May 20, 2015 – Constellium N.V. AIRWARE technology was aboard Orion’s successful first flight test, Exploration Flight Test-1 (EFT-1). Built by Lockheed Martin, NASA’s Orion spacecraft is designed for human exploration of deep space.
In 2010, after a two-year materials study by Lockheed Martin – AIRWARE 2195 and 2050 low density alloys manufactured at Constellium’s facilities in Ravenswood, West Virginia, USA and Montreuil-Juigne and Issoire, France, – were chosen as key structural materials of the Orion spacecraft based on their proven reliability and safety in space in the study.
The alloys’ inherent low density, high-specific stiffness, strength and excellent mechanical properties ensure material high-performance characteristics during demanding launch and landing phases, and at the same time, a lower density to facilitate the ascent to outer space, contributing to a successful EFT-1.
Constellium’s specific aerospace Al 2219-T87, in combination with AIRWARE 2050, will also be used for the main primary structure of Exploration Mission 1 (EM-1), the second planned uncrewed test flight of the Orion spacecraft.
“The success of this first flight test acknowledges Constellium leading technology in aerospace with AIRWARE. Constellium will keep working to support Lockheed Martin in each step on the journey to Mars,” said Laurent Musy, President of Constellium’s Aerospace and Transportation business unit.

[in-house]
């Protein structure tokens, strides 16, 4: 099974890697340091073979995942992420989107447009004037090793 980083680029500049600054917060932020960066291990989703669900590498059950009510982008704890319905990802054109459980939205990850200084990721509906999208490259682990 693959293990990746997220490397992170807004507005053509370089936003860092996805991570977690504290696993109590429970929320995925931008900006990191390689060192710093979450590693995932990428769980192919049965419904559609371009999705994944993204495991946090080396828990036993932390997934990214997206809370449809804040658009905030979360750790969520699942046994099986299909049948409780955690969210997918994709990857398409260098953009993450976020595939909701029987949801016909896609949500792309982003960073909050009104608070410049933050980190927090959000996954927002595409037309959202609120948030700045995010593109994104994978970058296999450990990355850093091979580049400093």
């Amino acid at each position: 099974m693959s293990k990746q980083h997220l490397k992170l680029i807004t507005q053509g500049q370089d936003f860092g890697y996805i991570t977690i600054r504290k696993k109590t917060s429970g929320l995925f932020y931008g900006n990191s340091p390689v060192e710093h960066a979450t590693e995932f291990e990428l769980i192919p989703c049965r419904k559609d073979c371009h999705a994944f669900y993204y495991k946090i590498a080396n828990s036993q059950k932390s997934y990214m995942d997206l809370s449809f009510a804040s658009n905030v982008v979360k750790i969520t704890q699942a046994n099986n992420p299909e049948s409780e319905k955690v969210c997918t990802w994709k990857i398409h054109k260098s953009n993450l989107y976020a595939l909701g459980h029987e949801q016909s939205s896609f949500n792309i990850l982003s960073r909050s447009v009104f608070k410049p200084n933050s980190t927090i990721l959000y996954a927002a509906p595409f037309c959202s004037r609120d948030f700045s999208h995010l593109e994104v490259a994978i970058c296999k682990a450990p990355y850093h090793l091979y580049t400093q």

Orion EFT-1 was launched on a United Launch Alliance Delta IV rocket on December 5, 2014. The flight was the first new U.S.-built human rated space launch system since 1981, and was launched to test various Orion systems, including separation events, avionics, heat shielding, parachutes and recovery operations.
Colorado-based Lockheed Martin Space Systems leads the Orion industry team as the prime contractor building the Orion spacecraft. Orion will carry astronauts on deep-space missions beyond the moon, to asteroids, and eventually Mars.
NASA envisions multiple Orion capsules, and Lockheed Martin has already started building the next one. For future missions, Orion will launch on NASA’s Space Launch System (SLS) heavy-lift rocket, currently being developed at the agency’s Marshall Space Flight Center in Huntsville, Alabama. A 70 metric-ton (77 ton) SLS will send Orion to a distant retrograde orbit around the moon on Exploration Mission-1 in the first test of the fully integrated Orion and SLS system.